This paste is for brushing your teeth.
- The definition of a paste is a soft, moist substance that can be food, dough or an adhering substance.
- An example of paste are almonds pounded until they are a creamy mixture.
- An example of paste is glue.
- Paste is defined as to cover or fasten together.
An example of paste is to glue construction paper to a paper plate.
- dough used in making rich pastry
- any of various soft, moist, smooth-textured substances: toothpaste
- a foodstuff, pounded or ground until fine and made creamy, soft, etc.: almond paste
- a jellylike candy
- a mixture of flour or starch, water, and occasionally alum, resin, etc., used as an adhesive for paper or other light materials
- the moistened clay used in manufacturing pottery and porcelain
- a hard, brilliant glass containing oxide of lead, used in making artificial gems; strass
- such a gem or gems
- Slang a blow, or punch, as with the fist
Origin of pasteMiddle English past ; from Old French paste ; from Late Latin pasta ; from Classical Greek past?, mess of barley porridge ; from passein, to sprinkle
- to fasten or make adhere with paste
- to cover with pasted material: to paste a wall with posters
- to insert or place (a portion of text, a file, etc. being stored on a computer's clipboard) within another portion of text, a file, etc.
- Slang to hit; punch
- A soft, smooth, thick mixture or material, as:a. A smooth viscous mixture, as of flour and water or of starch and water, that is used as an adhesive for joining light materials, such as paper and cloth.b. The moist clay or clay mixture used in making porcelain or pottery. Also called pâte.c. A smooth dough of water, flour, and butter or other shortening, used in making pastry.d. A food that has been pounded until it is reduced to a smooth creamy mass: anchovy paste.e. A sweet doughy candy or confection: rolled apricot paste.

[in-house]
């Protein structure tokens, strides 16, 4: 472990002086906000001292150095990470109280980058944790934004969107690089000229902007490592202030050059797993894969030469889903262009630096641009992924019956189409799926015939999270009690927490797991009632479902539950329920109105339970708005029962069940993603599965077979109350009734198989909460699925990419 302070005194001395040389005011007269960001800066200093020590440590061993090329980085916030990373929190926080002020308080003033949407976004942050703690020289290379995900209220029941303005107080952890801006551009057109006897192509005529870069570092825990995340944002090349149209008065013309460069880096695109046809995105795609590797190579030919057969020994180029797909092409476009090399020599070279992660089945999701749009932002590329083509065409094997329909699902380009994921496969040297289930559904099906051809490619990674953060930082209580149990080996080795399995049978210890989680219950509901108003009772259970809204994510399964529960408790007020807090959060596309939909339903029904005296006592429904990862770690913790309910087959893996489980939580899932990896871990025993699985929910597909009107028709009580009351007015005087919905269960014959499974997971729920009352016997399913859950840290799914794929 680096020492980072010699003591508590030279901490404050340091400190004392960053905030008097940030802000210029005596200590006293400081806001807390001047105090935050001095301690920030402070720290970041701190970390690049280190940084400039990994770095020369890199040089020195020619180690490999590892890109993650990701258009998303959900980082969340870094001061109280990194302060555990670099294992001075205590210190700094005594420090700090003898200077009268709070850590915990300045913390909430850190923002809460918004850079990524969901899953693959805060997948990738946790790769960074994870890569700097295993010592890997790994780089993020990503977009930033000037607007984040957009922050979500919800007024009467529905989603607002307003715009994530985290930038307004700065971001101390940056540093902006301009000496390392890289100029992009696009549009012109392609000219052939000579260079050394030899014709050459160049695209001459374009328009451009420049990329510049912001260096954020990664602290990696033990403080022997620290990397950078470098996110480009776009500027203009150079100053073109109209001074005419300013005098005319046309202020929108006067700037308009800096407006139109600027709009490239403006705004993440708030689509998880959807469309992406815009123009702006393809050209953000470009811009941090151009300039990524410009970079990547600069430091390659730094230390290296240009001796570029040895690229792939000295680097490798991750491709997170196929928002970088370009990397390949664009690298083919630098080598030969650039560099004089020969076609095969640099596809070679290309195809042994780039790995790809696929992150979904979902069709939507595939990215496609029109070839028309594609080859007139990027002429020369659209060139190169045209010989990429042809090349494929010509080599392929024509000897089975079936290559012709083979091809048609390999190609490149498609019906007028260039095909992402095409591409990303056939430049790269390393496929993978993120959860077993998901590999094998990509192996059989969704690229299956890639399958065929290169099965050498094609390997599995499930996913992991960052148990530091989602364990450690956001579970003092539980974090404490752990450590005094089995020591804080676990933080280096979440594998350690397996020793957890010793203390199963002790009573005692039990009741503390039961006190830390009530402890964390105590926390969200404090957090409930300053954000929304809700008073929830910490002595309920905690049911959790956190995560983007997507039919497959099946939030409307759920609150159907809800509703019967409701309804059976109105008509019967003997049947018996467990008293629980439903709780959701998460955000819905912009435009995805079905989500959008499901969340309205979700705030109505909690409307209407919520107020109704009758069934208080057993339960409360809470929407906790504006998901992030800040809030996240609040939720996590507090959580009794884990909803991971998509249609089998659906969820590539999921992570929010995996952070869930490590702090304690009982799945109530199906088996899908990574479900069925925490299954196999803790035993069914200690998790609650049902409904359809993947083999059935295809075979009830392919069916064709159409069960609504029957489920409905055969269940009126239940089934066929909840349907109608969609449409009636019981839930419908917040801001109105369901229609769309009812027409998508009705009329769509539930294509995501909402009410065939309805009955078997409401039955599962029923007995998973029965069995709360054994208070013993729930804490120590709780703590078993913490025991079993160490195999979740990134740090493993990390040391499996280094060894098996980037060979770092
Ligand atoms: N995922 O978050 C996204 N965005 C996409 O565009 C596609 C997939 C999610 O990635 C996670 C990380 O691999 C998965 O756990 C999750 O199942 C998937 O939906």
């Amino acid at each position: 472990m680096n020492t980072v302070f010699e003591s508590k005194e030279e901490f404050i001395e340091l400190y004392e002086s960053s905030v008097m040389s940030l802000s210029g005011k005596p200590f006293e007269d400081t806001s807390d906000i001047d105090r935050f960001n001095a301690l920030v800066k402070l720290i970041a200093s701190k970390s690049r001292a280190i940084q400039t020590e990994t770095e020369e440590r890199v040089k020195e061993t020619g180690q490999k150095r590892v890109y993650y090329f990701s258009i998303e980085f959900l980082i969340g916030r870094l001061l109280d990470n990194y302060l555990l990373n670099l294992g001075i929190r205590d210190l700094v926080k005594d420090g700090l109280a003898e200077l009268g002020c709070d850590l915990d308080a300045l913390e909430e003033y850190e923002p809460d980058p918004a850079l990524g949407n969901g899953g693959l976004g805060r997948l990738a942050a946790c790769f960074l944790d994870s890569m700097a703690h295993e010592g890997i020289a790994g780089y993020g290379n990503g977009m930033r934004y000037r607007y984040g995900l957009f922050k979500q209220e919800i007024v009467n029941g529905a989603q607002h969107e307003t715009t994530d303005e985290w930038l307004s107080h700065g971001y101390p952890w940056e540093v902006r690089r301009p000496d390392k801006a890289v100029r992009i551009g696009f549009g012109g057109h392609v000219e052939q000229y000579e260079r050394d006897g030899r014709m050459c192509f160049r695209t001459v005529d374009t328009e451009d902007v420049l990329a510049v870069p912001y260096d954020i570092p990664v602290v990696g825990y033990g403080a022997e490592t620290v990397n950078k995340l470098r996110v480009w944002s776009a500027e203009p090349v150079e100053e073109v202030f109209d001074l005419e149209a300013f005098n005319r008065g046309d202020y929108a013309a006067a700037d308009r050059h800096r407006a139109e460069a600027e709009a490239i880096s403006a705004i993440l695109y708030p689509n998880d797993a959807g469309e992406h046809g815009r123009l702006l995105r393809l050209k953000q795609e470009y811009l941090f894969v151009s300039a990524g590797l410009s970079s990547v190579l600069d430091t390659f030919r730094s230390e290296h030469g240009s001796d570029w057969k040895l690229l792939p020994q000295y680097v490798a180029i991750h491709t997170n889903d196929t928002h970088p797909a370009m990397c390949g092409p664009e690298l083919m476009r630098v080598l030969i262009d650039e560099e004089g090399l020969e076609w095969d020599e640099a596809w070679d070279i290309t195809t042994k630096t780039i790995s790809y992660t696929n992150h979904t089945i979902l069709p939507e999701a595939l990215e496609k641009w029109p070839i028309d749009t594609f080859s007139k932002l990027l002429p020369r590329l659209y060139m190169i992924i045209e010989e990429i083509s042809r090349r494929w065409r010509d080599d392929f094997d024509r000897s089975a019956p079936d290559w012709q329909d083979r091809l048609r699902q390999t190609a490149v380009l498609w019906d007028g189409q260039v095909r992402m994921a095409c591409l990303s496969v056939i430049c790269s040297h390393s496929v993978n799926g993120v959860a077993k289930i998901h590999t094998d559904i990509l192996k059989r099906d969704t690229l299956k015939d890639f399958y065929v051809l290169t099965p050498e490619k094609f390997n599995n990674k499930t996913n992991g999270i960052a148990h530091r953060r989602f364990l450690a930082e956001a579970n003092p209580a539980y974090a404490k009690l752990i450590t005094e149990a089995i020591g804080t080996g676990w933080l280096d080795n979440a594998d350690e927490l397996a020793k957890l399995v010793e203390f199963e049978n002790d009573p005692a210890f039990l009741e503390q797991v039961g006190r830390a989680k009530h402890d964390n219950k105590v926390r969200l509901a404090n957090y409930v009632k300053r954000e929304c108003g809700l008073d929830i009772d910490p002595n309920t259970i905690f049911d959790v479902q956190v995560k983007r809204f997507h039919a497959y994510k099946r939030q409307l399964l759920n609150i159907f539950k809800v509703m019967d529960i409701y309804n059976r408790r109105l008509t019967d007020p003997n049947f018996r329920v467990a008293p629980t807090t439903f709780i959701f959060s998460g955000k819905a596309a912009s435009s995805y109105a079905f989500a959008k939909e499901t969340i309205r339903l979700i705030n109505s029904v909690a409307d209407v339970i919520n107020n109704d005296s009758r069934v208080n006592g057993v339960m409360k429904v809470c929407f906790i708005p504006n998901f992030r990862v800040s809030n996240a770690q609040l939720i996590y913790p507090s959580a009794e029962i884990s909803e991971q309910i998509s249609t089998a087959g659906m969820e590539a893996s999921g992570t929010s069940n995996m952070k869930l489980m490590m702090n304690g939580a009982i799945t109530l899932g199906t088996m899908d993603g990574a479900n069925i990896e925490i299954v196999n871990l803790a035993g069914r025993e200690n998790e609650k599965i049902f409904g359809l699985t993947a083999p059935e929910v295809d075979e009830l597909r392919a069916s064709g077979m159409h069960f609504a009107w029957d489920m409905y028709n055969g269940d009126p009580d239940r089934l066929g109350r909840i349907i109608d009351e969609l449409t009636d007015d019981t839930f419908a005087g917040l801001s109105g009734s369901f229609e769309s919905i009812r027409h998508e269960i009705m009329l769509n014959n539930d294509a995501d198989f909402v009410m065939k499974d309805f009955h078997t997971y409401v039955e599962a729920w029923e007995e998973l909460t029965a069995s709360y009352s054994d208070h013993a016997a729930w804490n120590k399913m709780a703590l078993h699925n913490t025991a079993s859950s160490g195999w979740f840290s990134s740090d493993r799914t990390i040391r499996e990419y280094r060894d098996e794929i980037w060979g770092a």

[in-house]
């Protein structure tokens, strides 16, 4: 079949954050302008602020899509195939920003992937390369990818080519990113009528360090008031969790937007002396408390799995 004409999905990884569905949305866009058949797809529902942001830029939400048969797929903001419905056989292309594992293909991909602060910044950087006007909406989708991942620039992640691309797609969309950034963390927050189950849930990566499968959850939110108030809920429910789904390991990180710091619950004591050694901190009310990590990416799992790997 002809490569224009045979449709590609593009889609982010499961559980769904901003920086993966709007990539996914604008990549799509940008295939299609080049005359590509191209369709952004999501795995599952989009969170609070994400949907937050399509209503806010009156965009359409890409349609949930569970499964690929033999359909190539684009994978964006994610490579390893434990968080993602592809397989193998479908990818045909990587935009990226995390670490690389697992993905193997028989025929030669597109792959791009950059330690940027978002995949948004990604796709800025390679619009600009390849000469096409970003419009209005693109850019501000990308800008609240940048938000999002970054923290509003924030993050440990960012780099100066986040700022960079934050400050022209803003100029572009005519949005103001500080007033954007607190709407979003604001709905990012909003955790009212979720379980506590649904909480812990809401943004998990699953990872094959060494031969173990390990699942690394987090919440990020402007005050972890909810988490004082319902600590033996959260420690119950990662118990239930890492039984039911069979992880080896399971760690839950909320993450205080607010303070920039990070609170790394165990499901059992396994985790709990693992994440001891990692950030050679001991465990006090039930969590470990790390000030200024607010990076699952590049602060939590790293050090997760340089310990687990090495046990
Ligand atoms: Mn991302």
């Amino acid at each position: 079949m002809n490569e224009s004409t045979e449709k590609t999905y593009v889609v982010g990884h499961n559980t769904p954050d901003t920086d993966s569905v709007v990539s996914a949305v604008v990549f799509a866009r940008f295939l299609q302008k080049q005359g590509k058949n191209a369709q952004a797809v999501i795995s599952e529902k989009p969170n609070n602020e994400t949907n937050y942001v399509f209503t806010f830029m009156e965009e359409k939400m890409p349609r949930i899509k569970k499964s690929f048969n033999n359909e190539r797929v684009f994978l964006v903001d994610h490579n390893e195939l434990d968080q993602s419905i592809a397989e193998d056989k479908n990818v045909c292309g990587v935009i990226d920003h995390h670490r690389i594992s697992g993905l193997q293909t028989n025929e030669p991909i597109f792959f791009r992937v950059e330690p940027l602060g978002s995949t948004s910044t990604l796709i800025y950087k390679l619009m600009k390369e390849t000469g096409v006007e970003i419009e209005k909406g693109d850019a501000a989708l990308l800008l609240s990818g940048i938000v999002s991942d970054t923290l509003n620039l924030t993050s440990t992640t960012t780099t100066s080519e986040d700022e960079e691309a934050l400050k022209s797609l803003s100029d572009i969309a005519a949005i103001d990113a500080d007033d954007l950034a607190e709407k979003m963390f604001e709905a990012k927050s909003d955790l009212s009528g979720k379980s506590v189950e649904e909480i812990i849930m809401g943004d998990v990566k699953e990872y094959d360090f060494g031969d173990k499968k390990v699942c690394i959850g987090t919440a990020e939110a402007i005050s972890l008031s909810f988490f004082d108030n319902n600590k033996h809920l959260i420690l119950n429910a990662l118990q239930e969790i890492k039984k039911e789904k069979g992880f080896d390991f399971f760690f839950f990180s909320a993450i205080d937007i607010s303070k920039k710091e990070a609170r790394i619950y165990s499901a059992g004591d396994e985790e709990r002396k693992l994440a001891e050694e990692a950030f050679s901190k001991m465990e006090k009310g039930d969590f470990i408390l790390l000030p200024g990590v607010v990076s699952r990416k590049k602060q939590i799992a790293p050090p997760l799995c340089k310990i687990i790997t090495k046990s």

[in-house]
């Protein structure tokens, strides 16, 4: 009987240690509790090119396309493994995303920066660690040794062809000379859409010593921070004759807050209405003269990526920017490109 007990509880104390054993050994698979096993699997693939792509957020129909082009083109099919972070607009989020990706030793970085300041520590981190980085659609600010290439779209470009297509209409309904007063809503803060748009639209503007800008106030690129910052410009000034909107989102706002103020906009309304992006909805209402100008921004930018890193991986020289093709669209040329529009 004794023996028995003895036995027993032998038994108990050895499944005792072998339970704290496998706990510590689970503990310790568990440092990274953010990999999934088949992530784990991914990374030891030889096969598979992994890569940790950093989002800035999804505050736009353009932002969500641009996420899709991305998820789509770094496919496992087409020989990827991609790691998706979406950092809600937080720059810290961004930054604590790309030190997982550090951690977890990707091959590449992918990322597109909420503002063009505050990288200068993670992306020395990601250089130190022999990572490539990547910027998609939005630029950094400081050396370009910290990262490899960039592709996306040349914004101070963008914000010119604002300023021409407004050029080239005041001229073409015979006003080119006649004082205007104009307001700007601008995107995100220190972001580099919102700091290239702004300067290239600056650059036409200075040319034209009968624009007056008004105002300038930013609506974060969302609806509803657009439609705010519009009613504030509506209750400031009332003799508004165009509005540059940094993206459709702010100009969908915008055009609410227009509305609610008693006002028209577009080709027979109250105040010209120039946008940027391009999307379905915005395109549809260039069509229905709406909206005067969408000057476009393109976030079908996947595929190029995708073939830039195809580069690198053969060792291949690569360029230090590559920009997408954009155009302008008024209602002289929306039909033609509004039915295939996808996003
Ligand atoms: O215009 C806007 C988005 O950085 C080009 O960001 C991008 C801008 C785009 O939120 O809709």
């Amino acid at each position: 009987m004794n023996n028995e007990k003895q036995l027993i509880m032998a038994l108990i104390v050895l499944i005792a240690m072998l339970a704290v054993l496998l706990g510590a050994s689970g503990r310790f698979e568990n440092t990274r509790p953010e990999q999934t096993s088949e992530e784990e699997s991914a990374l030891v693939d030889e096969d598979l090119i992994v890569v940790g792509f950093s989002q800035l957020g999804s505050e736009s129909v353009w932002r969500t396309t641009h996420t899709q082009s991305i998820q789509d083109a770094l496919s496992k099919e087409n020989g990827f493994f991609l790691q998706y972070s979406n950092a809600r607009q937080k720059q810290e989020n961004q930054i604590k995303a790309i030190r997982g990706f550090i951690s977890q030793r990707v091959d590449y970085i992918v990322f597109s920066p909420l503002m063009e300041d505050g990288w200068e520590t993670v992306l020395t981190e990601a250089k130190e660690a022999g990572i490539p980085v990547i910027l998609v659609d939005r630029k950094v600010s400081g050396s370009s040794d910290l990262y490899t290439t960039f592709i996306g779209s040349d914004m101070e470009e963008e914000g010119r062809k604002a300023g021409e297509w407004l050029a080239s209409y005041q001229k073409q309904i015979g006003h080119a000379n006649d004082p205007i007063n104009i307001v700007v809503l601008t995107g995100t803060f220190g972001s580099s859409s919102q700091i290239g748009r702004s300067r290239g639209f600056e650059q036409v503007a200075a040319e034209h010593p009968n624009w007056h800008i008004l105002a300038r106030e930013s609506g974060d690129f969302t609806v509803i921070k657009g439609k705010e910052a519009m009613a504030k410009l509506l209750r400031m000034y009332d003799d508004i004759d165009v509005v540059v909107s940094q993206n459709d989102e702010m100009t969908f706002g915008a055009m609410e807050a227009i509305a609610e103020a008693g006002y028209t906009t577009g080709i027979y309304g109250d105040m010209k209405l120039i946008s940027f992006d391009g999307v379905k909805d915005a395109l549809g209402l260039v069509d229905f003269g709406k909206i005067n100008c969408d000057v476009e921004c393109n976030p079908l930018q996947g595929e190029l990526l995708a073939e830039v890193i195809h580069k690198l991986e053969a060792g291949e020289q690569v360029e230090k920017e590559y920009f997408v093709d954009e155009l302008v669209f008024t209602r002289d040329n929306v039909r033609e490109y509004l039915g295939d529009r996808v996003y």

- a. A hard, brilliant, lead-containing glass used in making artificial gems.b. A gem made of this glass. Also called strass.
verbpast·ed, past·ing, pastes
- To cause to adhere by applying paste.
- To cover with something by using paste: He pasted the wall with burlap.
- Computers To insert (text, graphics, or other data) into a document or file.
Origin of pasteMiddle English, from Old French, from Late Latin pasta, from Greek, barley-porridge, from neuter pl. of pastos, sprinkled, salted, from passein, to sprinkle; see kw&emacron;t- in Indo-European roots.
transitive verbpast·ed, past·ing, pastes
- To strike forcefully.
- To defeat soundly.
Origin of pasteProbably alteration of baste3.
(countable and uncountable, plural pastes)
- A soft mixture, in particular:
- (physics) A substance that behaves as a solid until a sufficiently large load or stress is applied, at which point it flows like a fluid
- A hard lead-containing glass, or an artificial gemstone made from this glass.
- (mineralogy) The mineral substance in which other minerals are embedded.
(third-person singular simple present pastes, present participle pasting, simple past and past participle pasted)
- To stick with paste; to cause to adhere by or as if by paste.
- (intransitive, computing) To insert a piece of media (e.g. text, picture, audio, video, movie container etc.) previously copied or cut from somewhere else.
- (informal) To strike or beat someone or something.
- (informal) To defeat decisively or by a large margin.
From Middle French (modern pÃ¢te), from Late Latin pasta, from Ancient Greek.